Delegates to annual event will consider health insurance changes

e-Review Florida United Methodist News Service

Delegates to annual event will consider health insurance changes

April 13, 2005    News media contact:  Tita Parham*     
800-282-8011     Orlando  {0276}

NOTE:  2005 Florida Annual Conference Event logos are available in various sizes and formats at

An e-Review Feature
By J.A. Buchholz**

LAKELAND — Florida Conference staff and committee members are working hard to keep health insurance costs from rising, which may mean changing plan administrators.

Boyd Acklin, the conference's assistant treasurer of administration and human resources and the person who oversees the daily management of the conference health insurance program, said the conference is seeking bids from companies to administer the conference health insurance program in 2006.

Currently, the General Board of Pension and Health Benefits administers the program for an estimated 1,100 clergy and lay employees working at the conference or local churches. The Conference Board of Pension and Health Benefits (CBPHB) routinely evaluates the conference's program as part of its mission. Acklin said the bidding process began as a direct result of the CBPHB measuring current health care costs and benefits against what is available in the marketplace.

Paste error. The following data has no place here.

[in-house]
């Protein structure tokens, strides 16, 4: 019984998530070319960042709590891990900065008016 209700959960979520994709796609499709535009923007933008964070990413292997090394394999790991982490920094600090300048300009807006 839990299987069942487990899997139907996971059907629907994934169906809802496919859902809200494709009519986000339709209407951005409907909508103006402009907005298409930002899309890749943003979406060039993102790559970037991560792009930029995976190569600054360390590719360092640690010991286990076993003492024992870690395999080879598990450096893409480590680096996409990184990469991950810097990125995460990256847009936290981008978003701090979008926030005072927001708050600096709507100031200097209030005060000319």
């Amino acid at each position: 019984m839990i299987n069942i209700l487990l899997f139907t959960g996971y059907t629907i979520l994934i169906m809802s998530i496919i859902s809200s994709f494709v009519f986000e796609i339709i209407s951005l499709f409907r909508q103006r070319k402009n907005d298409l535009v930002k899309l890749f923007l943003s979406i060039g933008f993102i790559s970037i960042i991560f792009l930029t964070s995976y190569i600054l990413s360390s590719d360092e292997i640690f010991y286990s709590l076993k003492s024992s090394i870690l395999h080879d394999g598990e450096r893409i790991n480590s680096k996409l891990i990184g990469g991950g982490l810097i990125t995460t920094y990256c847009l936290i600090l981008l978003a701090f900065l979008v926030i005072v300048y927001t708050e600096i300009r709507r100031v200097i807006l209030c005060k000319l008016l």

"The General Board of Pension and Health Benefits may not be our next administrator," Acklin said, noting this is the first time in approximately 10 years the conference has sought bids for an administrator.

The General Board will continue administering the conference pension program, according to Acklin.

The CBPHB is obtaining the bids to help maintain costs at an affordable level. Acklin said the CBPHB will select two or three vendors to make presentations to the CBPHB board May 4, then present the best package during the "One Body One Spirit" 2005 Florida Annual Conference Event.

"The lowest price may not give you everything you ask for," Acklin said. "We want to get the best price and everything we're asking for, as well. So, we want the best quality, cost considered, recognizing that cost is extremely important to us."

The cost of clergy health care was a significant topic of discussion at the 2004 Florida Annual Conference Event. Members passed a new health insurance cost-sharing plan, amending a proposal presented by the CBPHB. Beginning this year, clergy and churches began sharing the total cost of health insurance. All clergy pay 16 percent of the total, and all churches pay 84 percent. Those percentages will shift by one percent each year until 2009 when clergy will pay 20 percent and churches 80 percent.

"We haven't looked outside of the current administrator at different vendors in a long time," Acklin said. "Maybe it will cause the incumbent to sharpen its pencil. That has value in itself. We are testing the market."

Despite the eventual cost that will be presented, Acklin said the conference still provides a great benefit to its participants.

"We're holding our own when it comes to price," he said.


This article relates to the 2005 Florida Annual Conference Event.

*Parham is managing editor of e-Review Florida United Methodist News Service.
**Buchholz is a staff writer for e-Review Florida United Methodist News Service.

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